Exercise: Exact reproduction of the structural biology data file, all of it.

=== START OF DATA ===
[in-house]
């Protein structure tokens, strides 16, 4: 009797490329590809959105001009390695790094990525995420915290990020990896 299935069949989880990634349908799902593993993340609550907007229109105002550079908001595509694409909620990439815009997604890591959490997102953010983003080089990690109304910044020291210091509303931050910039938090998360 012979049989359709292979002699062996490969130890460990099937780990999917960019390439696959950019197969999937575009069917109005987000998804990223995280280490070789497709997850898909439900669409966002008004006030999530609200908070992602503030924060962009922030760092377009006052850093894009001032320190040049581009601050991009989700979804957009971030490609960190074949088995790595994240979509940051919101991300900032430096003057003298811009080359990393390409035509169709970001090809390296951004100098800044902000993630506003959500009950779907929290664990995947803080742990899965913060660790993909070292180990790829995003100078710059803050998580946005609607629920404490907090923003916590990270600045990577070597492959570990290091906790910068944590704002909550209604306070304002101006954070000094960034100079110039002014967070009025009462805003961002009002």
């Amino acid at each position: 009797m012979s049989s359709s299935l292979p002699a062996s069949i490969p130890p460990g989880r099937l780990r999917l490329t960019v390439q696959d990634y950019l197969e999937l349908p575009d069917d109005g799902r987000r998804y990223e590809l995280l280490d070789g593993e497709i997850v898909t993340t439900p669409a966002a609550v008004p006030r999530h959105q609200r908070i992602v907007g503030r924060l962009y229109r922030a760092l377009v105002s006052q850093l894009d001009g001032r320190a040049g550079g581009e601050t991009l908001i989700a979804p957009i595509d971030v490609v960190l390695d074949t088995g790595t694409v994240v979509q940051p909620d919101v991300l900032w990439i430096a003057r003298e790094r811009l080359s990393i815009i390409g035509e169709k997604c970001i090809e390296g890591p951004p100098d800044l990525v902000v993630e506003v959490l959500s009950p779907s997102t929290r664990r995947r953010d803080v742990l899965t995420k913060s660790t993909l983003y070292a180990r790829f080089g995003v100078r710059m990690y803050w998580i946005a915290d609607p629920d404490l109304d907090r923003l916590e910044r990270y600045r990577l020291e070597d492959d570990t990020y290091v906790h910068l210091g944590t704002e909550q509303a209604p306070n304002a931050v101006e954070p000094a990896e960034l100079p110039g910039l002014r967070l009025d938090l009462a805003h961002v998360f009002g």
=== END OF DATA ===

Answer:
[in-house]
């Protein structure tokens, strides 16, 4: 009797490329590809959105001009390695790094990525995420915290990020990896 299935069949989880990634349908799902593993993340609550907007229109105002550079908001595509694409909620990439815009997604890591959490997102953010983003080089990690109304910044020291210091509303931050910039938090998360 012979049989359709292979002699062996490969130890460990099937780990999917960019390439696959950019197969999937575009069917109005987000998804990223995280280490070789497709997850898909439900669409966002008004006030999530609200908070992602503030924060962009922030760092377009006052850093894009001032320190040049581009601050991009989700979804957009971030490609960190074949088995790595994240979509940051919101991300900032430096003057003298811009080359990393390409035509169709970001090809390296951004100098800044902000993630506003959500009950779907929290664990995947803080742990899965913060660790993909070292180990790829995003100078710059803050998580946005609607629920404490907090923003916590990270600045990577070597492959570990290091906790910068944590704002909550209604306070304002101006954070000094960034100079110039002014967070009025009462805003961002009002």
């Amino acid at each position: 009797m012979s049989s359709s299935l292979p002699a062996s069949i490969p130890p460990g989880r099937l780990r999917l490329t960019v390439q696959d990634y950019l197969e999937l349908p575009d069917d109005g799902r987000r998804y990223e590809l995280l280490d070789g593993e497709i997850v898909t993340t439900p669409a966002a609550v008004p006030r999530h959105q609200r908070i992602v907007g503030r924060l962009y229109r922030a760092l377009v105002s006052q850093l894009d001009g001032r320190a040049g550079g581009e601050t991009l908001i989700a979804p957009i595509d971030v490609v960190l390695d074949t088995g790595t694409v994240v979509q940051p909620d919101v991300l900032w990439i430096a003057r003298e790094r811009l080359s990393i815009i390409g035509e169709k997604c970001i090809e390296g890591p951004p100098d800044l990525v902000v993630e506003v959490l959500s009950p779907s997102t929290r664990r995947r953010d803080v742990l899965t995420k913060s660790t993909l983003y070292a180990r790829f080089g995003v100078r710059m990690y803050w998580i946005a915290d609607p629920d404490l109304d907090r923003l916590e910044r990270y600045r990577l020291e070597d492959d570990t990020y290091v906790h910068l210091g944590t704002e909550q509303a209604p306070n304002a931050v101006e954070p000094a990896e960034l100079p110039g910039l002014r967070l009025d938090l009462a805003h961002v998360f009002g």